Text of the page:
I would have never thought that a large-scale fantasy epic, akin to The Lord of the Rings, could make invigorating television. Sure, the genre is naturally episodic, which would lend itself to a weekly series. And many of the storylines involving warring families and ancient feuds have a definite soap opera feel. But how would a show keep one’s interest? How would a show offer believable acting and superior special effects? Why not just make a movie?
Well, HBO’s brand-new series, Game of Thrones, proves that it can be done. Simultaneously epic and intimate, the series proves to be an addictive saga that will hopefully satiate the hunger of its viewers for many seasons. All of the important elements are accounted for: good acting, an engaging plot, beautiful landscapes, an earned sense of history.
Game of Thrones is wonderful entertainment.
To describe the plot is a difficult task. There are more than a dozen characters, all of whom receive ample space to grow. This makes their relationships and histories difficult to decipher at first. I would recommend checking out HBO’s helpful viewer’s guide (click here) for a few pointers.
Sean Bean plays Eddard Stark, known as Ned. He serves as warden of the North (known as Winterfell), and is a dutiful servant of the king, Robert of Baratheon (Mark Addy). The two are close friends, almost like brothers.
Ned’s wife, Catelyn Tully (Michelle Fairley), runs the household. Her and Ned have five children, plus Ned has a bastard son, by the name of Jon Snow (Kit Harington).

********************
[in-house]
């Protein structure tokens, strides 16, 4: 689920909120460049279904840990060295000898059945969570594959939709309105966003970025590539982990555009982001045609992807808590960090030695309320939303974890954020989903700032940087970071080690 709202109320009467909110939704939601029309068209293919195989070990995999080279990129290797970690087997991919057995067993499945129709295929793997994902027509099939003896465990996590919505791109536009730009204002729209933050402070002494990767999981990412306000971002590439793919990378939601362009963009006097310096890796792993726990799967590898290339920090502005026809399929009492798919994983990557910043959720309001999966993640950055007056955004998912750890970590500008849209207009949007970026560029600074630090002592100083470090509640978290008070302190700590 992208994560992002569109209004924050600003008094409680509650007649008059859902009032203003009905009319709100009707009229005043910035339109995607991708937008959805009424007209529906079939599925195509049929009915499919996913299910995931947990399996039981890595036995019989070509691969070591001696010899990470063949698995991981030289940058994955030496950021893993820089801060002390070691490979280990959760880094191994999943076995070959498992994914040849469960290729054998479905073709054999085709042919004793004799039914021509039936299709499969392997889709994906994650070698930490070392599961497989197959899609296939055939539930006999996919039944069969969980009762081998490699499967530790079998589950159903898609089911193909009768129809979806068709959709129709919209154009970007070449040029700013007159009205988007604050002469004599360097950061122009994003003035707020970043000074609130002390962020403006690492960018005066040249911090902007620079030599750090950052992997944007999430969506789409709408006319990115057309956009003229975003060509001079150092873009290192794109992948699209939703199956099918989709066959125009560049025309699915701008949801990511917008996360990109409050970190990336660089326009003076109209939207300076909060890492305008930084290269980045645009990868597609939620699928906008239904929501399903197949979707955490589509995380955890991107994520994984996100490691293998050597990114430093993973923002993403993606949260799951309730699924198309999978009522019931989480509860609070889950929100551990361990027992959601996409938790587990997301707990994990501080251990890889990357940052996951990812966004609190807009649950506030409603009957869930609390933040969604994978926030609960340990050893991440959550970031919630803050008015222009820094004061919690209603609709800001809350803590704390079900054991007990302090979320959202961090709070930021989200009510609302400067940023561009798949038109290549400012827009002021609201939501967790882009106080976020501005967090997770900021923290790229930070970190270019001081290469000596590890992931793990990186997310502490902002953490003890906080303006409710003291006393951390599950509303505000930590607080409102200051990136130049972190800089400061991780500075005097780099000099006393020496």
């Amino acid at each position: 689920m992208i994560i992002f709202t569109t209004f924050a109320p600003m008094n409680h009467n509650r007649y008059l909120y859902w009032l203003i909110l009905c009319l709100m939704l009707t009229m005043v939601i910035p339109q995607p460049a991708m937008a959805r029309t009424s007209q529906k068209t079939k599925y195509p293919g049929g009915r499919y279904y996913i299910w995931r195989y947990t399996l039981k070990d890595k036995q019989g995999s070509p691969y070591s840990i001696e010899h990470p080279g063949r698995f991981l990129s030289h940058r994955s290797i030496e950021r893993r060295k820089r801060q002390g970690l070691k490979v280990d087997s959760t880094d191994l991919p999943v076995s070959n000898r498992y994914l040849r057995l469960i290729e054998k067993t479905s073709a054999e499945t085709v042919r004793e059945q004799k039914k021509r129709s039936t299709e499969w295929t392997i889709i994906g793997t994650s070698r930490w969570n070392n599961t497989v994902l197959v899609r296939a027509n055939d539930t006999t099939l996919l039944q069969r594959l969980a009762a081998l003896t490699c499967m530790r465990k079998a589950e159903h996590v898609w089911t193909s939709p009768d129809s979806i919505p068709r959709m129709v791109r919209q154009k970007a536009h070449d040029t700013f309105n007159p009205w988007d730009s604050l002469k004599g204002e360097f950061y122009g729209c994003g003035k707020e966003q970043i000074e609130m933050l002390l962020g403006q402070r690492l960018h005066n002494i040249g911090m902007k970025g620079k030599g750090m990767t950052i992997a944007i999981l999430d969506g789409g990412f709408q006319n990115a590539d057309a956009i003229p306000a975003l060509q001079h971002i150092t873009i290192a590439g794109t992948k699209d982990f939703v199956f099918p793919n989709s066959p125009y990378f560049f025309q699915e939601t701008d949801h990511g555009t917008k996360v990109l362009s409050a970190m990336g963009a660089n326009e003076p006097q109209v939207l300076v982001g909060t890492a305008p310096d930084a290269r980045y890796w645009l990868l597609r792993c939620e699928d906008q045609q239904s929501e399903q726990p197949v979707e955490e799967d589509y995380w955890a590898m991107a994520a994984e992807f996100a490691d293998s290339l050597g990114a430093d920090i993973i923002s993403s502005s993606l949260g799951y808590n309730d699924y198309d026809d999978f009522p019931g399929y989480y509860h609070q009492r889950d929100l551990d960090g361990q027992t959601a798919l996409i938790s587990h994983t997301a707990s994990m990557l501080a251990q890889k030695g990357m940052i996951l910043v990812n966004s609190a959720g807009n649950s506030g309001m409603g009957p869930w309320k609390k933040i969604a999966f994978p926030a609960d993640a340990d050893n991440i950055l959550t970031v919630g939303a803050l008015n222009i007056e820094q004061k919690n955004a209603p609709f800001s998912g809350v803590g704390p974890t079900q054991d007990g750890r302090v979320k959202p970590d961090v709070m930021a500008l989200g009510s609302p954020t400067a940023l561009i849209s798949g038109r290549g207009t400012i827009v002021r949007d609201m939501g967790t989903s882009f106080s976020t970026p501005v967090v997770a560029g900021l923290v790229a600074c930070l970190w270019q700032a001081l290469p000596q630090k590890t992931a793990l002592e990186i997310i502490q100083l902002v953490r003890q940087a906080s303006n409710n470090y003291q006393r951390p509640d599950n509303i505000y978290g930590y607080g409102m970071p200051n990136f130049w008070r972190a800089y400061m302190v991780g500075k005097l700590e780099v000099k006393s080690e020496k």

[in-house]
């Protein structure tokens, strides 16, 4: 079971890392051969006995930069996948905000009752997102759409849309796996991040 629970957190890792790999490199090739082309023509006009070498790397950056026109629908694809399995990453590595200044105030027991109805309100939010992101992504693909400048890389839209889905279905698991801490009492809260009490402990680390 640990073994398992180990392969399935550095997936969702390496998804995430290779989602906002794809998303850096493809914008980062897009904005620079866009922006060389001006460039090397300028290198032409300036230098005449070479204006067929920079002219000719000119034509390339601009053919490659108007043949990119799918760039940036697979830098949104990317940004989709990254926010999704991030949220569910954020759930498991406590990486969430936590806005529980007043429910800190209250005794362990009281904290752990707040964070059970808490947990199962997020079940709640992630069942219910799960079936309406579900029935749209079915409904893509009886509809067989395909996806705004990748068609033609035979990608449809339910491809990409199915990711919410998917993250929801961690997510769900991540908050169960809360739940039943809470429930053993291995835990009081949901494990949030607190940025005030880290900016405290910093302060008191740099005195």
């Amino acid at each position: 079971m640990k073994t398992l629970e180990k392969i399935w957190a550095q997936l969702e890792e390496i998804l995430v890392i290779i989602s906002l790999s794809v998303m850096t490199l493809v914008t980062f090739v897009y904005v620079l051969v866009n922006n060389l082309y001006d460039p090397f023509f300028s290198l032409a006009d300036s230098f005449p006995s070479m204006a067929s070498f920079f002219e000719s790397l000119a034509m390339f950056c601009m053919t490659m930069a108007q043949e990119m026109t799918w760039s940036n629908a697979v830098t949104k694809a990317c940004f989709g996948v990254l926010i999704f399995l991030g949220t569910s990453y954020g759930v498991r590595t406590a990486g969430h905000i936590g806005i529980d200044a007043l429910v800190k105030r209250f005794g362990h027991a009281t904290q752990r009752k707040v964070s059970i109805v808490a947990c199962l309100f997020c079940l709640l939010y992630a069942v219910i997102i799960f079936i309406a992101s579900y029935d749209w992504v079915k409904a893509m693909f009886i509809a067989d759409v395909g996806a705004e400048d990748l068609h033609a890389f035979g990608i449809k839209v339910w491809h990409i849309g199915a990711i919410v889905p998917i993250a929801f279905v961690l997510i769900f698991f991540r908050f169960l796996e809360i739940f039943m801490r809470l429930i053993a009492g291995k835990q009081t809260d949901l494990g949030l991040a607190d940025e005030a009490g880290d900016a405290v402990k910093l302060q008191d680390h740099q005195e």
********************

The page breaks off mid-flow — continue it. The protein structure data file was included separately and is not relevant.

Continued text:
Now, although the House Stark is the focus of Game of Thrones, there are in fact nine houses within this fantastical universe. Without going into too much detail, here’s a synthesis…
The king’s family is the Baratheon clan. It includes the king’s wife, Cersei Lannister (Lena Headey), and their three children. The Lannister clan includes the wife’s twin brother, Ser Jaime Lannister (Nikolaj Coster-Waldau), and her dwarf brother, Tyrion Lannister (the great Peter Dinklage).
There’s also the Targaryen family, with brother-sister Viserys III (Harry Lloyd) and Daenerys (Emilia Clarke). The two have been cast off the continent of Westeros (the land where King Baratheon reigns), but they want to come back and rule what they believe is their worthy right to the throne. To achieve that, Viserys III essentially pimps out his sister to Khal Drogo (Jason Momoa), a Dothraki horselord, with the intention that the horselords will plan an attack on Westeros.
All in all, pending violence is in the air.
We come to learn of everyone and their relationships to one another when the king’s hand (an official title meaning right-hand man) is found dead. Was it a natural death, or was he murdered? The dead man is Jon Arryn; his widow is Lysa Tully, Catelyn’s sister.
Confused? You will be. That’s why you should reference the viewer’s guide. Game of Thrones is too good to get lost in the convoluted plot. It takes some dedication, but is well worth the effort.
The series was created by David Benioff and D.B. Weiss, and they owe much credit to Peter Jackson and his world of Tolkien. Although Game of Thrones is distinct, the show has clearly been influenced by other fantasy epics. The series is based on George R.R. Martin’s A Song of Ice and Fire books, and hopefully the audience stays dedicated. Many great seasons of television could be enjoyed if Game of Thrones doesn’t run out of steam.By John Soltes / Publisher / John@HollywoodSoapbox.com
Game of Thrones
HBO, Sundays at 9 p.m.
Created by David Benioff and D.B. Weiss, based on a series of books by George R.R. Martin
Starring Sean Bean, Peter Dinklage and Mark Addy
Bubble score: 4 out of 4
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